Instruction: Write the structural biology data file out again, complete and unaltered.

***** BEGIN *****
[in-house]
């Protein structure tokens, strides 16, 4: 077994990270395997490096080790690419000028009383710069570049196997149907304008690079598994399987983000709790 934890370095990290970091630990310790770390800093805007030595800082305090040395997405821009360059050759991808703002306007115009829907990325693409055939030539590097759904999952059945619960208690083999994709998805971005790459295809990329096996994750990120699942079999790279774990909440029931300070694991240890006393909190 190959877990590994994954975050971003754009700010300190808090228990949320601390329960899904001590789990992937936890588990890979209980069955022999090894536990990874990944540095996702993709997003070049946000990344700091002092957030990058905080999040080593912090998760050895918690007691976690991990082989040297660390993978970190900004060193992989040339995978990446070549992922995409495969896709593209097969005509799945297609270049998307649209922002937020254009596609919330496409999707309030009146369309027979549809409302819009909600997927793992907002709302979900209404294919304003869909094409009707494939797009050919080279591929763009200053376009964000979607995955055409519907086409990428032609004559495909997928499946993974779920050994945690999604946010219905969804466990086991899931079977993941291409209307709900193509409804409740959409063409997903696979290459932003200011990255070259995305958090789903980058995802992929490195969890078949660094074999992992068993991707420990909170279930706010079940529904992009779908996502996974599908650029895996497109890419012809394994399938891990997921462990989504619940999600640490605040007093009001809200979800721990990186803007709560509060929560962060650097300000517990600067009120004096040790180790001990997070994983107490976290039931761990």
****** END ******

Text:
[in-house]
């Protein structure tokens, strides 16, 4: 077994990270395997490096080790690419000028009383710069570049196997149907304008690079598994399987983000709790 934890370095990290970091630990310790770390800093805007030595800082305090040395997405821009360059050759991808703002306007115009829907990325693409055939030539590097759904999952059945619960208690083999994709998805971005790459295809990329096996994750990120699942079999790279774990909440029931300070694991240890006393909190 190959877990590994994954975050971003754009700010300190808090228990949320601390329960899904001590789990992937936890588990890979209980069955022999090894536990990874990944540095996702993709997003070049946000990344700091002092957030990058905080999040080593912090998760050895918690007691976690991990082989040297660390993978970190900004060193992989040339995978990446070549992922995409495969896709593209097969005509799945297609270049998307649209922002937020254009596609919330496409999707309030009146369309027979549809409302819009909600997927793992907002709302979900209404294919304003869909094409009707494939797009050919080279591929763009200053376009964000979607995955055409519907086409990428032609004559495909997928499946993974779920050994945690999604946010219905969804466990086991899931079977993941291409209307709900193509409804409740959409063409997903696979290459932003200011990255070259995305958090789903980058995802992929490195969890078949660094074999992992068993991707420990909170279930706010079940529904992009779908996502996974599908650029895996497109890419012809394994399938891990997921462990989504619940999600640490605040007093009001809200979800721990990186803007709560509060929560962060650097300000517990600067009120004096040790180790001990997070994983107490976290039931761990």